Com­bus­tion cham­ber de­sign

Ad­vances in soft­ware are al­low­ing de­sign engi­neers to quickly op­ti­mise an en­gine’s abil­ity to gen­er­ate power


WHAT HAP­PENS in­side the cylin­ders of an in­ter­nal com­bus­tion en­gine isn’t an easy process to com­pre­hend. Ex­plod­ing pres­surised air and fuel makes for a hos­tile en­vi­ron­ment, and it’s con­tained in inches of cast metal. Yet un­der­stand­ing how these re­ac­tants move as valves open and pis­tons re­tract is in­cred­i­bly use­ful if you want to de­sign an en­gine.

De­ter­min­ing the per­fect an­gle for the valves and the op­ti­mum po­si­tion for a spark plug isn’t guess­work any­more, but that’s only be­cause years of test­ing and end­less pro­to­types have helped in­form en­gine de­sign­ers. To­day, how­ever, Com­pu­ta­tional Fluid Dy­nam­ics, or CFD, is used to pro­vide an in­sight into the flow pat­terns of liq­uids and gases that are dif­fi­cult or ex­pen­sive to study us­ing tra­di­tional tech­niques, and it can be used to give en­gine de­sign­ers a much more ac­cu­rate idea of how fuel burns and gases flow through an en­gine with­out hav­ing to make pro­to­type parts or spend hours pound­ing a test track.

One com­pany that uses CFD is Il­mor En­gi­neer­ing. Based in Northamp­ton and founded in 1984, Il­mor has been con­tracted to cre­ate en­gines for road car man­u­fac­tur­ers but has also de­signed race en­gines for IndyCar, GT3, WRC and F1.

Il­mor uses a CFD pro­gram called Con­verge (which cre­ated the graph­ics above) to sim­u­late its de­signs. The soft­ware was cre­ated by en­gine spe­cial­ists and is able to rep­re­sent knock­ing/pre-ig­ni­tion and flame prop­a­ga­tion.

Now, you’re prob­a­bly think­ing that once Il­mor has cre­ated the ideal com­bus­tion cham­ber and port an­gles for, say, a four-valve-per­cylin­der head, with or with­out the help of CFD, it can just im­ple­ment that de­sign across all its en­gines. Well, it isn’t that sim­ple. The knowl­edge gained from one en­gine will, of course, in­form an­other, but whether the en­gine is nat­u­rally as­pi­rated or tur­bocharged makes a huge dif­fer­ence on the ideal valve and in­take port an­gles. And, of course, an en­gine’s lay­out will dic­tate what can be achieved. So the CFD soft­ware is used to find the op­ti­mal po­si­tion and shape for each el­e­ment in what­ever vari­a­tion.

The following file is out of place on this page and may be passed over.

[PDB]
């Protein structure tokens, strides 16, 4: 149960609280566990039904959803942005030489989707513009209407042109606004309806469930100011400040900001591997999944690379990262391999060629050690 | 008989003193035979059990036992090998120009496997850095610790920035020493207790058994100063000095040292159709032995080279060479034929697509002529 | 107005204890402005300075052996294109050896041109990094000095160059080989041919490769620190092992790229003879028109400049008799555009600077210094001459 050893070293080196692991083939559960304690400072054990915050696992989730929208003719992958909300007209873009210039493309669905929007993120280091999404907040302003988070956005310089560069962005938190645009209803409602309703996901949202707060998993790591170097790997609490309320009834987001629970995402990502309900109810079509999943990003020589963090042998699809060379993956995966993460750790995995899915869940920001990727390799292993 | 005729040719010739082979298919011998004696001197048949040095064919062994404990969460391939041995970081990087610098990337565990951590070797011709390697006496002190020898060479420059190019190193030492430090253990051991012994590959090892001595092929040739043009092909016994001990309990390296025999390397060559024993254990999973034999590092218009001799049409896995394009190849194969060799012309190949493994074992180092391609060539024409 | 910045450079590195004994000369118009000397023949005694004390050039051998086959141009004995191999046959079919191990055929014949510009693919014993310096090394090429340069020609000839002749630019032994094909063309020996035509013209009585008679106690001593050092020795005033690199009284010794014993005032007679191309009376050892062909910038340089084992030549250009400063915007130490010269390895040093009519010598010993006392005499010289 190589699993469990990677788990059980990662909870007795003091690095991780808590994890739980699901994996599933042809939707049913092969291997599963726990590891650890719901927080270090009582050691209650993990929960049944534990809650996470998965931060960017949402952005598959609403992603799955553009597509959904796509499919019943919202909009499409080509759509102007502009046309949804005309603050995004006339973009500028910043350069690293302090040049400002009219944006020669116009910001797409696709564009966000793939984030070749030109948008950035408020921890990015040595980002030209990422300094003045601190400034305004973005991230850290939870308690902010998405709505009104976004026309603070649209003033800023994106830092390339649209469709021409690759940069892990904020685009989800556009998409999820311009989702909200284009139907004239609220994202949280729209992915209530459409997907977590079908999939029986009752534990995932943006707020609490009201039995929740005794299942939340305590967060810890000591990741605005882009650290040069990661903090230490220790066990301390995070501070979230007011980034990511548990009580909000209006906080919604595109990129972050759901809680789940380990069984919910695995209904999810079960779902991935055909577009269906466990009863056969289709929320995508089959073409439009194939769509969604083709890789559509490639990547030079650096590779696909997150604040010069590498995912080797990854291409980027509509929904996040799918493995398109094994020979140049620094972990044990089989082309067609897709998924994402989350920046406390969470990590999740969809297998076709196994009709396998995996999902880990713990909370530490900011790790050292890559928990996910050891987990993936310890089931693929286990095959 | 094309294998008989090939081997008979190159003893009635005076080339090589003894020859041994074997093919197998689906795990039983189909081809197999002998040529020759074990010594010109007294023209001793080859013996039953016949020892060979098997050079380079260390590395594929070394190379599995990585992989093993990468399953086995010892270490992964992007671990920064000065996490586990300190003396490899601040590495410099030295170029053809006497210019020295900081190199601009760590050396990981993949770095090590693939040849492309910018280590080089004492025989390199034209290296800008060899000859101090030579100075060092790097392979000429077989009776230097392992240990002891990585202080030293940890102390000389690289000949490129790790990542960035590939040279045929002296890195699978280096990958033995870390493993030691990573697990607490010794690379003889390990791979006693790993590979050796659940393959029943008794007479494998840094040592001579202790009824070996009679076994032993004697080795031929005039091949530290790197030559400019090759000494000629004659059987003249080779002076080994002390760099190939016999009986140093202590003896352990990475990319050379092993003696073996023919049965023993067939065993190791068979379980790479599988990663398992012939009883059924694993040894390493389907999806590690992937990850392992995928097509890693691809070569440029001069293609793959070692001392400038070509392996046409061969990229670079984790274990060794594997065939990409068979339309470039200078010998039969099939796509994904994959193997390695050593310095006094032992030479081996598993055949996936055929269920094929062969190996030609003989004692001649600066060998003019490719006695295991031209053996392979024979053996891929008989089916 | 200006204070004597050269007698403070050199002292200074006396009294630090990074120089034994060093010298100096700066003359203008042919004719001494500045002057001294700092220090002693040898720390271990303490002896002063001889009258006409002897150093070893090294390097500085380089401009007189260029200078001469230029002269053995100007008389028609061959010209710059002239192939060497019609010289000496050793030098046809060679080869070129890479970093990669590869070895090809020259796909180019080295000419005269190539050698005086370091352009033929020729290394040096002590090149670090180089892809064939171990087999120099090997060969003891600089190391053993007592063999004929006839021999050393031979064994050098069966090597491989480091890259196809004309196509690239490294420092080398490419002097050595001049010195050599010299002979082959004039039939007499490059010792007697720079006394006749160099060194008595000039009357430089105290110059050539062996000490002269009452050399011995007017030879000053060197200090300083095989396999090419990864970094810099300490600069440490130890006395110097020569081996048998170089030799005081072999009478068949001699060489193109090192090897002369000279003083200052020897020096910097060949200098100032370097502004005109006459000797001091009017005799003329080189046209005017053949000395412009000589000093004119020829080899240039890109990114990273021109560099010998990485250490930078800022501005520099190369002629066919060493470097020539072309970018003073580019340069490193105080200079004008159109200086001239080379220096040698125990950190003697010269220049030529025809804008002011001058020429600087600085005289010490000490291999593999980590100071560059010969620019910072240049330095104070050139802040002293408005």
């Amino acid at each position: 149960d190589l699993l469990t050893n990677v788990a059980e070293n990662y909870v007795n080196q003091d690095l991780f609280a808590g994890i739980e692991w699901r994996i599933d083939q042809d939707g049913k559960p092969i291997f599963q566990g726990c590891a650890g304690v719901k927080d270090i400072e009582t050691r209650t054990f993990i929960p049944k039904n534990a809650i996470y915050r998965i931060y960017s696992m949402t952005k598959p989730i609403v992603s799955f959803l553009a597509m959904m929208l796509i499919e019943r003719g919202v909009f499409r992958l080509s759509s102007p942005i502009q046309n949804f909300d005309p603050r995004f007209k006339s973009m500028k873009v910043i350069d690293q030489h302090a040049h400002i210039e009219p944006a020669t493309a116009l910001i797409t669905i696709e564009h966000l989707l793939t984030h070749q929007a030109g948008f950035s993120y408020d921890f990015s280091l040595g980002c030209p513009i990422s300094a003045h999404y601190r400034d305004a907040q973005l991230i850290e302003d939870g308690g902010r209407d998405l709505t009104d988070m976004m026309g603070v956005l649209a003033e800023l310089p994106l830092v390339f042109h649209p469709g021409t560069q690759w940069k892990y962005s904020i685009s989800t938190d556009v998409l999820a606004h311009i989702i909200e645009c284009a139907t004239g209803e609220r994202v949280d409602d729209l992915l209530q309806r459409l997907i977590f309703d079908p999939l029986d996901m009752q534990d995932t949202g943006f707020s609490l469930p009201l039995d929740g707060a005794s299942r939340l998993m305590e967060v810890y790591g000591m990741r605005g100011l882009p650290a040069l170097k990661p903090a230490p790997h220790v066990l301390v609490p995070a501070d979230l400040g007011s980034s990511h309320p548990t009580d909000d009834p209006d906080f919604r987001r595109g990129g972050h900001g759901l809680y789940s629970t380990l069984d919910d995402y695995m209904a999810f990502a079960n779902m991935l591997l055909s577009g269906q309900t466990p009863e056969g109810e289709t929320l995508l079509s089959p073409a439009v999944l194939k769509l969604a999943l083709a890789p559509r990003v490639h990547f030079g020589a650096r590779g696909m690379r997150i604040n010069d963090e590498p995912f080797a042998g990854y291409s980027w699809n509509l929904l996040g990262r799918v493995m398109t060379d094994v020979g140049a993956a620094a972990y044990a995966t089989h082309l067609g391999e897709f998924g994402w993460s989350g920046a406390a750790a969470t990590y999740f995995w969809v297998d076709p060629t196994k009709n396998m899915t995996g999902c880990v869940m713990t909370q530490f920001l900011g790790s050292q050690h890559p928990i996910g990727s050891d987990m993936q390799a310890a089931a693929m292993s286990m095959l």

The soft­ware is also used to op­ti­mise ex­ist­ing en­gines. Il­mor is us­ing Con­verge to im­prove the de­sign of the in­let ports, chambers and pis­ton crowns of the 2.2-litre twin-turbo Chevro­let V6 it builds for IndyCar. Il­mor says this saves eight weeks of de­vel­op­ment time com­pared with us­ing the tra­di­tional method of mak­ing parts and then test­ing them on a dy­namome­ter.

How­ever, even with the abil­ity to ac­cu­rately sim­u­late com­bus­tion­cham­ber dy­nam­ics, Il­mor hasn’t seen huge power im­prove­ments from us­ing CFD, rather a series of small gains in per­for­mance and ef­fi­ciency. And de­spite the abil­ity to be far more ex­per­i­men­tal and try more rad­i­cal ideas, Il­mor hasn’t learnt any­thing that has rev­o­lu­tionised the way it builds en­gines. But that doesn’t mean the soft­ware isn’t use­ful or pow­er­ful enough – Il­mor’s engi­neers find the data in­valu­able for con­firm­ing what they al­ready know from the com­pany’s 30 years of ex­pe­ri­ence, and it’s saved them count­less hours and tons of alu­minium.

There’s no need to make

pro­to­type en­gine parts or spend hours pound­ing a test track

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